Once I refreshed memory on what the differences were between "sampling with replacement" and "sampling without replacement" I realized the answer could not be 3.5 or 4 or even 5 point something. I tweaked my program to let me know how many people the "unluckiest" person had to meet before he met someone born on a Wednesday. The answer for one 10,000,000 trial was 100 (!) and for a later trial it was 108!

In a case of sampling WITHOUT replacement, if I understand the differences, the correct answer would be 4. (1+2+3+4+5+6+7) / 7 = 4

The answer given is 7. The explanation given in the book is this:

Not 3.5 since this a case of sampling with replacement.

Each person has a 1/7 probability of having been born on a Wednesday. In a sense then, each person is "1/7 of an expected Wednesday child." Since it requires 7 such to add up to a Wednesday child, the answer is 7 people.

I initially thought, for a moment, the answer was 3.5. But based upon some of the not-so-obvious answers to some of the other questions in the book, I decided 3.5 was probably not correct.

This afternoon I wrote a computer program to simulate this problem (10,000,000 trials) and I decided the answer was indeed 7. (A total of 70,015,454 people were "met" in all, giving the average number of people met for each trial to be 7.0015)

Once I refreshed memory on what the differences were between "sampling with replacement" and "sampling without replacement" I realized the answer could not be 3.5 or 4 or even 5 point something. I tweaked my program to let me know how many people the "unluckiest" person had to meet before he met someone born on a Wednesday. The answer for one 10,000,000 trial was 100 (!) and for a later trial it was 108!

In a case of sampling WITHOUT replacement, if I understand the differences, the correct answer would be 4. (1+2+3+4+5+6+7) / 7 = 4

March 27th, 2012 at 6:09:23 PM
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I'm with the Wizard on this one. Ed, maybe you included the Wednesday guy that you met. There should only be 6 people that you meet BEFORE the Wednesday guy. Otherwise, you met 7 other people for every Wednesday guy, so his frequency is only 1/8.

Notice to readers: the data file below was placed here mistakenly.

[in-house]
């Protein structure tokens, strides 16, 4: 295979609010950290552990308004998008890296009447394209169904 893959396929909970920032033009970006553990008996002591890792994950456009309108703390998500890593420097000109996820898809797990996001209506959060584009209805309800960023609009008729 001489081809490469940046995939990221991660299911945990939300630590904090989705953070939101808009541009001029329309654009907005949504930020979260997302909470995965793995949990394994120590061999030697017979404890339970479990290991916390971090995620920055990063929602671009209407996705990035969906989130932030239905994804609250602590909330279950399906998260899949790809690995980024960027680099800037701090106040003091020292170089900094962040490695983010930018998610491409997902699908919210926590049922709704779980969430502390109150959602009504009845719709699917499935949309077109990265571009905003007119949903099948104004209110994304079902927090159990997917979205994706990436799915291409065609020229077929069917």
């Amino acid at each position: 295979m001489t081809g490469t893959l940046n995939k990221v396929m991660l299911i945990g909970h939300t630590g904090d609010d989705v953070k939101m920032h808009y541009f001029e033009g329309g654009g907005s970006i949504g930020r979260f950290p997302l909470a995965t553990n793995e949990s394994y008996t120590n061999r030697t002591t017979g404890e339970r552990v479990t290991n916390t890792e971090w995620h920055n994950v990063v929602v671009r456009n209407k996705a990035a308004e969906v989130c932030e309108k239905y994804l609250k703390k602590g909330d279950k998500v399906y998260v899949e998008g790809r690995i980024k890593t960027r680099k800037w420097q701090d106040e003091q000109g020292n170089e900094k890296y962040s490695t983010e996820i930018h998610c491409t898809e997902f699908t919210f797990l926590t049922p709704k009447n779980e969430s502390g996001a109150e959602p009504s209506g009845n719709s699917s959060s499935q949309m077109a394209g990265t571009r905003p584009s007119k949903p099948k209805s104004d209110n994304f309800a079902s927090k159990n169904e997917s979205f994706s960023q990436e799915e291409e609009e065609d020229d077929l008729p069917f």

I heart Crystal Math.

March 27th, 2012 at 6:10:48 PM
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Quote:EdCollins...The answer given is 7...

7 is the answer to this slightly different question: How many people would you expect to meet in order to meet one born on a Wednesday?

March 27th, 2012 at 6:16:29 PM
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Yes, I think this could be back to a matter of language, which often seems to cause us difficulty. My limited analysis suggests that the answer is 7 if you interpret the question to mean you should include the person born on Wednesday in your count. If you are only to include those you meet before you meet that person, I think the answer is 6, which agrees with the Wizard's answer.

My formula (for not counting the person born on Wednesday) is:

I suspect there is a way to simplify that, but my brain is too atrophied to do it. I just used Excel to figure the first 60 terms and got EV=5.9926. I suspect that if I included all ∞ terms, it would come out to 6. If you leave off the -1, you include the person born on Wednesday and get a total of 7.

My formula (for not counting the person born on Wednesday) is:

I suspect there is a way to simplify that, but my brain is too atrophied to do it. I just used Excel to figure the first 60 terms and got EV=5.9926. I suspect that if I included all ∞ terms, it would come out to 6. If you leave off the -1, you include the person born on Wednesday and get a total of 7.